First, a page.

The dollar and the rand. Picture: REUTERS, SIPHIWE SIBEKO
The dollar and the rand. Picture: REUTERS, SIPHIWE SIBEKO

The rand remained under tremendous pressure on Monday morning, although it was well off the day’s worst levels after the Turkish central bank stepped in with measures to address the meltdown in the lira, which acted as a destabilising force across global markets.

Earlier in the Asian session, the rand plunged by the most against the dollar in nearly 10 years, raising the prospect of much higher inflation, which could force the Reserve Bank to increase interest rates.

Living up to its character as the most volatile currency, the rand plunged as much as 10% to cross R15/$ for the first time into two years. This marked the biggest one-day fall since October 2008, at the height of the global financial crisis.

Just more than two weeks ago, the rand changed hands to the dollar at R13.09 before reversing course on a combination of factors, including concerns about the land reform process.

Other emerging-market currencies were under pressure, too, amid heightened global risk aversion.

But in an attempt to stop the bleeding in the value of the lira, the Turkish central bank announced a series of measures, which reportedly included ensuring banks had enough liquidity.

The Turkish lira, which is the worst-performing currency in 2018, turned slightly positive following the announcement of the crisis management measures.

"The rand has recovered from its worst levels but remains very vulnerable to further EM [emerging-market] shocks. The only certainty I can give you is heightened volatility for the foreseeable future," Ashley Dickinson, head of fixed income dealing Sasfin Wealth.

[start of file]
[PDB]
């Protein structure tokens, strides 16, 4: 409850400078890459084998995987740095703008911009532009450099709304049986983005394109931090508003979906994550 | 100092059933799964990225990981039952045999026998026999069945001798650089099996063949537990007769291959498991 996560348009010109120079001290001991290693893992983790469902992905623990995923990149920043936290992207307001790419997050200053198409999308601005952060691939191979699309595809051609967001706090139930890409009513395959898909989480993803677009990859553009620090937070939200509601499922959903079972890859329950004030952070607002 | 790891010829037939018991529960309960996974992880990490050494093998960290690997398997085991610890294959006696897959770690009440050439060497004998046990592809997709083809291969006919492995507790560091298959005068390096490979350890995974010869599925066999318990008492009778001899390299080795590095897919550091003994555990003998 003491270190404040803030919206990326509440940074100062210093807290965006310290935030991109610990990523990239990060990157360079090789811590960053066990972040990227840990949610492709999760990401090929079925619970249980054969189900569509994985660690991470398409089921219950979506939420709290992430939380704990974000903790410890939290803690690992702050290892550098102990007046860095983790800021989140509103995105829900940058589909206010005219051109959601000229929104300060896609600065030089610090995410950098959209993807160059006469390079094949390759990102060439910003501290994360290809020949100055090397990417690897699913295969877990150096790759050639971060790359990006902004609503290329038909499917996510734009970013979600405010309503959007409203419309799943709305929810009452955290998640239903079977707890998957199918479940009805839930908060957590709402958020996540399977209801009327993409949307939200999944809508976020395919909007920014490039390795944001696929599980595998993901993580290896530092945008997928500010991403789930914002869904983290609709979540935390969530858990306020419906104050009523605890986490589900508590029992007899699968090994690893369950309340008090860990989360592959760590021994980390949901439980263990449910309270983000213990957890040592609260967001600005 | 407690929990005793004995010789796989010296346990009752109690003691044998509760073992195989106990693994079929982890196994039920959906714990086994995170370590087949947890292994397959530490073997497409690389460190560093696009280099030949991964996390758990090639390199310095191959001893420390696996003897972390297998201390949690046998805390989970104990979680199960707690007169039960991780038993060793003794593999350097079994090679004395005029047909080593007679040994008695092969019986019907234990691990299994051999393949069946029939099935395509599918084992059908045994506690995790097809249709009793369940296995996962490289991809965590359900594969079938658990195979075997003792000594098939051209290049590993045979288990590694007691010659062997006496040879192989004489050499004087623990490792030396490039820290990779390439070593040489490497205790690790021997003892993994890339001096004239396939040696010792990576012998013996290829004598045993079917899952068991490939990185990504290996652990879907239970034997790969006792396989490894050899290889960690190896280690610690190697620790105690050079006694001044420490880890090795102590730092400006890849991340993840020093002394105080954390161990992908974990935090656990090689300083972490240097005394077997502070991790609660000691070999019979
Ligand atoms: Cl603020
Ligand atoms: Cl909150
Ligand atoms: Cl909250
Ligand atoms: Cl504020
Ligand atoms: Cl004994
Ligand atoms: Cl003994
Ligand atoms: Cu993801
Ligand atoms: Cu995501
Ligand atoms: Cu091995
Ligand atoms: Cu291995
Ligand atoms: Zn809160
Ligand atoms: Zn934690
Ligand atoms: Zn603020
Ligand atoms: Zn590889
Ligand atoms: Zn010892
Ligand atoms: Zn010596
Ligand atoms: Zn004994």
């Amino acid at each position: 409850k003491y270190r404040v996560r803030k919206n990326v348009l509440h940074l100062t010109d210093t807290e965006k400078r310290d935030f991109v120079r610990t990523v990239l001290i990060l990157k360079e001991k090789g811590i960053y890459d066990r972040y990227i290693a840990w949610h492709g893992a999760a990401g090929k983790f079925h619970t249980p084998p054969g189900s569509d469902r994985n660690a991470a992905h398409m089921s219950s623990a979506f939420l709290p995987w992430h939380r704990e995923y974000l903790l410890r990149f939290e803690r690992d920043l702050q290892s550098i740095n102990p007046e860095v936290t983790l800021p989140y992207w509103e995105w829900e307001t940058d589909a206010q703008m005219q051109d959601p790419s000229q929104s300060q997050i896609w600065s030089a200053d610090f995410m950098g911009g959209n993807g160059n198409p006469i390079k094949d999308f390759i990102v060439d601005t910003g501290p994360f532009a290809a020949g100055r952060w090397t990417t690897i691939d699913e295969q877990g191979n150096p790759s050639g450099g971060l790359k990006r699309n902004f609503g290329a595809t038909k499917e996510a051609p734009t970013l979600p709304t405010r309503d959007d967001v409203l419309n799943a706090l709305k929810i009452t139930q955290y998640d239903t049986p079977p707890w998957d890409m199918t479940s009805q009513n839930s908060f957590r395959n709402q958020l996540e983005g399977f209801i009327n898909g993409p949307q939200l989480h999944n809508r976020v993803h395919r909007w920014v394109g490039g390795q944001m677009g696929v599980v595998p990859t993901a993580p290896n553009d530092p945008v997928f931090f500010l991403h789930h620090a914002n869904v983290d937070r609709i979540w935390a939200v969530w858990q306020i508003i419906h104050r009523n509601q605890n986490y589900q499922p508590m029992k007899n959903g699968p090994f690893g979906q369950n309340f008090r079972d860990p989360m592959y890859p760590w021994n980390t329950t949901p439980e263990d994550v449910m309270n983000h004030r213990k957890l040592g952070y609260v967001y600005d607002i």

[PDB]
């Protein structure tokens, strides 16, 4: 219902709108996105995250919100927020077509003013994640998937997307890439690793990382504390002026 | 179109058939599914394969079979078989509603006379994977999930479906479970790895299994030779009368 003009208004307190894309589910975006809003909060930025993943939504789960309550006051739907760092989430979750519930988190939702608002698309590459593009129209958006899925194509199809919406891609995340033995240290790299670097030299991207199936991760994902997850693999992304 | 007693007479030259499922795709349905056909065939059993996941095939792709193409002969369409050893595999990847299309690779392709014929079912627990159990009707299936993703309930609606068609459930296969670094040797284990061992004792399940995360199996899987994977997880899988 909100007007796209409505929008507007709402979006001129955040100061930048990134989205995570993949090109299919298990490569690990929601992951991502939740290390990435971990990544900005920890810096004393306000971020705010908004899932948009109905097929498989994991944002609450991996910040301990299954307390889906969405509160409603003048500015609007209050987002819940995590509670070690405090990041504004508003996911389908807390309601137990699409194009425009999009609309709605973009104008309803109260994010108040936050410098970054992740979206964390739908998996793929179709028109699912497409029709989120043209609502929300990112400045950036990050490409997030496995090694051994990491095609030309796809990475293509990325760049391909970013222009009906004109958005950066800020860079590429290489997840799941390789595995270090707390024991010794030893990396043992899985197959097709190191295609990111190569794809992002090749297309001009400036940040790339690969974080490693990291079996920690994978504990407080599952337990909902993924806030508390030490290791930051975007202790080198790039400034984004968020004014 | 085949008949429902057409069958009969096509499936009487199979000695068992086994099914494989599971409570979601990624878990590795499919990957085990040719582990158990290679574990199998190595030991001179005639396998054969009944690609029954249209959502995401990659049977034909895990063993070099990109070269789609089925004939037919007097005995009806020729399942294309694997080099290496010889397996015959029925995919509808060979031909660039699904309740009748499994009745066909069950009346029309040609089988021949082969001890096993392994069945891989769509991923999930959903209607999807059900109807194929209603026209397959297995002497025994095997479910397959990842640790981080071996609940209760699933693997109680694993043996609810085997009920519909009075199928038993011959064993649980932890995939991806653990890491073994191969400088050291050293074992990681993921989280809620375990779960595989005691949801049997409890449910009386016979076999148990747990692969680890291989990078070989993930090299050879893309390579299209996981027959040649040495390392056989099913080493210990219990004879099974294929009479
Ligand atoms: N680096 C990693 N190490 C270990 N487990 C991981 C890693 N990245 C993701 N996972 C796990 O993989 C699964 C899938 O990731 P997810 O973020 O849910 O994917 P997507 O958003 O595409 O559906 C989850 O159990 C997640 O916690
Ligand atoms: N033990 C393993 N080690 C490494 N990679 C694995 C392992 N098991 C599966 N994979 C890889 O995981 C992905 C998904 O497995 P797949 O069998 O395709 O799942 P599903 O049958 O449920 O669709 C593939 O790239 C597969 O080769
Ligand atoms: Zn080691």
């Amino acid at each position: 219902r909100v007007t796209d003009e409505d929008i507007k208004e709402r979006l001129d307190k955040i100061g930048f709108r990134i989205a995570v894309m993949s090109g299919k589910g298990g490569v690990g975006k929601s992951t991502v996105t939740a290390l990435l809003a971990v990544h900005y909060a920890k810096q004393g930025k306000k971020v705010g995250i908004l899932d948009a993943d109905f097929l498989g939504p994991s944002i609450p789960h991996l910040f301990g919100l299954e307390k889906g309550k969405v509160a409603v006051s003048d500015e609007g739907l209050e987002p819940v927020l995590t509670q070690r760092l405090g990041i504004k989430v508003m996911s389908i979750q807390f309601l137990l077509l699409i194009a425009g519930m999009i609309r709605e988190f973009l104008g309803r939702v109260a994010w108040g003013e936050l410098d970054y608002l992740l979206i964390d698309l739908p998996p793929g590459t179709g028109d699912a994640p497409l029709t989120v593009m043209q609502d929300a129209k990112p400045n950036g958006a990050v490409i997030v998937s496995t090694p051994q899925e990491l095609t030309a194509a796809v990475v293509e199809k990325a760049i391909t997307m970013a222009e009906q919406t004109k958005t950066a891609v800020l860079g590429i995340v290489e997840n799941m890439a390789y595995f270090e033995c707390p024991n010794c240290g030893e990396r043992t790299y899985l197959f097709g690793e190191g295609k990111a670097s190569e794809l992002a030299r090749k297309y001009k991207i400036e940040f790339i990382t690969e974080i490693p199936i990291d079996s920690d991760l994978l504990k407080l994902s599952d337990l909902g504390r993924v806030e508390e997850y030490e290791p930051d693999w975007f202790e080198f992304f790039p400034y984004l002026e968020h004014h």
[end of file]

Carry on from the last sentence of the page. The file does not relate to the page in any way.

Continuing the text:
Local bonds were a lot weaker too, with the yield on the benchmark R186 spiking through 9% for the first time since June 20, according to the Iress data.

Foreigners, which hold the largest share of local debt at about 41%, have dumped just more than R6bn worth of local bonds over the past week, contributing to the drop in the value of the rand, which acts a key variable in the outlook for inflation.

"The crisis in Turkey should be worrying everyone. A 15% currency drop means panic and Turkey companies hold a lot of euro and dollar debt with European banks," said emerging-market fund manager and analyst Donald Reid in a tweet on Friday.

"SA is very exposed to capital flight risk, which could lead to further currency weakness and forced interest rate hikes."

Investors were into the dollar because of its perceived safety, pushing the yield on the benchmark US paper to 2.8556%, from highs of nearly 3%, reached last week.

At 9.11am, the rand was at R14.4063 to the dollar, from R14.2507. It was at R16.4169 to the euro from R16.2186, and at R18.3693 to the pound from R18.1807.